The ownership paper trail on thousands of properties across the country is more important than ever, now that a national investigation is questioning the paperwork behind thousands of foreclosed homes.
Regulators and attorneys general in all 50 states and the District of Columbia are investigating whether mortgage companies cut corners on their own procedures when they foreclosed on people's homes.
Some worry that the investigation, and confusion over who owns title to the properties, could discourage buyers from considering foreclosed homes and delay the housing market's recovery.
So far, allegations that banks rushed foreclosures without properly reviewing documents haven't scared Minneapolis renter Tony Webster, 23.
Webster, who is shopping for a bank-owned home in north Minneapolis, recently met his Realtor after work to see a few foreclosures. After undoing the padlock on the front door, they stepped inside to have a look around.
Listed for less than$44,000, the large beige house has been on the market for five days. Webster quickly noticed things he didn't like.
"My first thing would probably be the wallpaper or the floors or the sink," he said. "What isn't there to take out?"
No matter which bank-owned home Webster buys, he may eventually have to prove he has title to it. A previous owner could challenge the foreclosure.
So, is he worried?
It can't get in the way," he said. "If I want to buy something I'm happy with, I shouldn't let a worry about what is happening all over the country affect that."
Besides, Webster said, that's the purpose of title insurance, which he plans to obtain when he closes on a house.
Title insurance assures home buyers that they have rightful ownership to a house. Title companies look for outstanding claims or other past problems that could cloud the ownership. Lenders require buyers to have title insurance, but people who buy a home without a mortgage can forgo having a policy.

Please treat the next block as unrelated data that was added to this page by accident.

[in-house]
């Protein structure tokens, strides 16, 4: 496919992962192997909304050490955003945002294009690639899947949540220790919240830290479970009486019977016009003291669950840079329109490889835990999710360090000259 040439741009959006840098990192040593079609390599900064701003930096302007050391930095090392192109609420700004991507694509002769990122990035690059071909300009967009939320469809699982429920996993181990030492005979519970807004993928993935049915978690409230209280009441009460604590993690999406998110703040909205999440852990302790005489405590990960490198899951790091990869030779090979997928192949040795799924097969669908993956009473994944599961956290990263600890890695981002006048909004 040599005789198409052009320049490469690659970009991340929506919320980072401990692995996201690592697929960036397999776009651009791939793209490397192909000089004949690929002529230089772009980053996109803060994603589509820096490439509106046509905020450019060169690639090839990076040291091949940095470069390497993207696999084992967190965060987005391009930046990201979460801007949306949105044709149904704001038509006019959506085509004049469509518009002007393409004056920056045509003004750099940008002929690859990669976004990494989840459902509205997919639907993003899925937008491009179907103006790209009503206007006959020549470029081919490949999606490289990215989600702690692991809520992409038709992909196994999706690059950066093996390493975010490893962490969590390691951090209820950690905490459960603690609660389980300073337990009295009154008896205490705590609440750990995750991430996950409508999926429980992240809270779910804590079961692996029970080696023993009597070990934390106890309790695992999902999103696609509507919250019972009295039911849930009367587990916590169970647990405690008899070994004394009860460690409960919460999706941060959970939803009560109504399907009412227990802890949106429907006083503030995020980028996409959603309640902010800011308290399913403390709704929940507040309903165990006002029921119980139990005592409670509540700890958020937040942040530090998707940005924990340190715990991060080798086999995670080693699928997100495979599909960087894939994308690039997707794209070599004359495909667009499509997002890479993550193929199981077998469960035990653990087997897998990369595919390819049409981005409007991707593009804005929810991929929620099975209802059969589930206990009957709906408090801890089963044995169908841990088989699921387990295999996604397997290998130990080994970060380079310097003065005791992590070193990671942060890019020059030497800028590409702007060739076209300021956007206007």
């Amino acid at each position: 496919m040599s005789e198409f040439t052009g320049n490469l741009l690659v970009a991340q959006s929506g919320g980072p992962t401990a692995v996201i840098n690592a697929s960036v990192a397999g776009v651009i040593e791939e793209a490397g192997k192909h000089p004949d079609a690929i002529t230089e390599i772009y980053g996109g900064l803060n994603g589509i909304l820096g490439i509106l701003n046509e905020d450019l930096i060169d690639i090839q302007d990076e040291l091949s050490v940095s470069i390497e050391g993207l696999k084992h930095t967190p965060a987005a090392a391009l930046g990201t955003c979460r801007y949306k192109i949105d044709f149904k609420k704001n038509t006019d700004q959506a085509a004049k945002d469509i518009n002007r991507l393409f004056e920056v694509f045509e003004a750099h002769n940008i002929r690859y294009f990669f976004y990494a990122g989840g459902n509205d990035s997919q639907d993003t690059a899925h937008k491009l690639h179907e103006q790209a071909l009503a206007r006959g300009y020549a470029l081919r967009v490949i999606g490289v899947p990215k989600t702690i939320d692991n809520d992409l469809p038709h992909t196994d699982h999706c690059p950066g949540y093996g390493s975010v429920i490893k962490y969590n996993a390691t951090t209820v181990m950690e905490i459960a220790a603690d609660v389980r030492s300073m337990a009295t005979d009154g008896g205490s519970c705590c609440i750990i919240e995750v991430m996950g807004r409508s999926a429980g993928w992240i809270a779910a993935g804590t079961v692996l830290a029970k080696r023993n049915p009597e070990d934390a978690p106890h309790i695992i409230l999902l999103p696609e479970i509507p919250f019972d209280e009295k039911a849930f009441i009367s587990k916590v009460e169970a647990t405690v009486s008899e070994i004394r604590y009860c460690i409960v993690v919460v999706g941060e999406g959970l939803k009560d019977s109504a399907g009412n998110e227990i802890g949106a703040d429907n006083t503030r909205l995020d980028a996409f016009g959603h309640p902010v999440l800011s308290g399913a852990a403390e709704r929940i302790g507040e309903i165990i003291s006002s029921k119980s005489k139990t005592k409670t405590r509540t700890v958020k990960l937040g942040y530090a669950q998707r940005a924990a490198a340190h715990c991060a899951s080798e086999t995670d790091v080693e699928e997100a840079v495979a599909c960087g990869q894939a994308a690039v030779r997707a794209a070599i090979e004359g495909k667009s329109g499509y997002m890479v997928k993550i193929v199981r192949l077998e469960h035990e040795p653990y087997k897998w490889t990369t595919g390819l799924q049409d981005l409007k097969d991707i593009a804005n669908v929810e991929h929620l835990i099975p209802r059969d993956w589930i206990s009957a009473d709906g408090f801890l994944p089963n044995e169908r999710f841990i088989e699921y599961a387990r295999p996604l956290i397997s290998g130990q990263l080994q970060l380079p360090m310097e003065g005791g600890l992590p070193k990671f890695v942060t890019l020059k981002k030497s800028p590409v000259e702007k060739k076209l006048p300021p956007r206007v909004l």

Webster's Realtor, Connie Nompelis, recommends that her clients use a reputable title insurance company -- one of their own choosing.
"It does get dicey when sellers try to require that you use their people because you don't know who they are," she said.
Nompelis said the best ones usually do an extensive document search going back at least 40 years.
Lenders will often push buyers to use a lender's preferred title company.
"I have had that experience on a number of occasions," she said. "And it's been unpleasant almost every one of them because often times, these are title companies and closers that are out of state. They are unfamiliar with Minnesota law and you can definitely get into trouble with those types of situations."
Title insurance could be even more important as investigators sort out whether banks foreclosed on homes using faulty procedures.
That means title companies should research properties thoroughly, said Sue Lentner, C.O.O. of Tri-County Abstract and Title Guaranty in St. Cloud.
"Some title companies only do a one-deed search or a two-deed search and as quickly as properties are turning, you can see that maybe there have been two deeds in the last five years, and that is all the further back that they search," she said.
According to foreclosure research firm RealtyTrac, nearly one third of all homes sold nationally in September were in some stage of foreclosure. Lender-mediated homes accounted for about 41 percent of September sales in the Twin Cities.
If the ongoing investigations into the foreclosure process reveal more problems, Lentner said underwriters could put the brakes on lender-mediated sales.
Augsburg College economics professor Jeanne Boeh said homebuyers on the fence should think hard about whether now is the best time to buy.
"It might be worth your while to wait until everybody finishes their investigations and they make the changes they need to make and determine exactly who owns what and for how much before you buy," she said.
In Minneapolis, Webster said he's not waiting for the foreclosure mess to be resolved. He's ready to buy now.
"You would hope that banks and governments would want to protect home ownership and protect the stability of neighborhoods, that they wouldn't let something bad happen," he said.
Webster said he's doing his homework to try and protect himself in case the system fails.